Locomotive righted in NY...Survey: More people shopping but spending less...Poll: Americans growing more distrusting

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Associated Press

Posted on December 2, 2013 at 7:00 AM

Updated Monday, Dec 2 at 7:00 AM

NEW YORK (AP) — Workers have now righted the locomotive of the New York City commuter train the derailed Sunday, killing four people and injuring more than 60. A spokesman says two cranes are in place to lift the rest of the train once the National Transportation and Safety Board gives the OK. The accident happened on the Hudson line which carries about 26,000 weekly riders.

NEW YORK (AP) — How well did retailers do in sales from Thanksgiving Day to yesterday? A survey by The National Retail Federation suggests there were a record number of shoppers online and in stores for the four-day period. But that did not translate to record spending. The trade group says 4 million more people shopped during the holiday weekend this year compared to last year, but overall, some 141 million shoppers spent 2.9 percent less this year.

CAIRO (AP) — A panel working on changes to Egypt's constitution is meeting for the last time today before the final draft is handed over to the country's interim president tomorrow. Members of the panel picked by the military-backed government praise the document as historic and a reflection of Egyptians' hopes. Once the draft is handed over to interim president Adly Mansour, he'll set a date for a referendum on the charter.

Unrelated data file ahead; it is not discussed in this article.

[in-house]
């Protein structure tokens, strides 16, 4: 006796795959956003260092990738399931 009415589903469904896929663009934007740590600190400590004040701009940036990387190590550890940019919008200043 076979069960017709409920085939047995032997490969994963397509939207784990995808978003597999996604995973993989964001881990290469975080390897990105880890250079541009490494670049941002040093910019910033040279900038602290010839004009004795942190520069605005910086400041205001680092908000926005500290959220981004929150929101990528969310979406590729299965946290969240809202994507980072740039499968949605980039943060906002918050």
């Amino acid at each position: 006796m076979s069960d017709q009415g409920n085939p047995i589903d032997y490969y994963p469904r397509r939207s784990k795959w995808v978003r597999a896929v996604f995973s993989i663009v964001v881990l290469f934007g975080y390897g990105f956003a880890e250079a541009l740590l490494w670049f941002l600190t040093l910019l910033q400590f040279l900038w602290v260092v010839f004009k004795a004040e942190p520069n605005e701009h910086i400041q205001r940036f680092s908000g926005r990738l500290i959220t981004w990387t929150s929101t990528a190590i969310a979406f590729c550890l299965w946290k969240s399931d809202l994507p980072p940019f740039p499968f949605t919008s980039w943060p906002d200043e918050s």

LONDON (AP) — Another body has been found in the remains of a pub in Glasgow, Scotland that was struck Friday night by a police helicopter. Officials now say nine people have been killed in the crash. Police warned that more bodies could be found as the helicopter is removed from the scene. There also are fears that the building could collapse on emergency teams.

WASHINGTON (AP) — Can you trust your fellow man? About two-thirds of Americans who answered an AP-Gfk poll say no. In 1972, it was only one-half. The poll conducted in November says Americans are suspicious of each other in everyday encounters, such as clerks who swipe their credit cards, other drivers on the road or people they meet when traveling.

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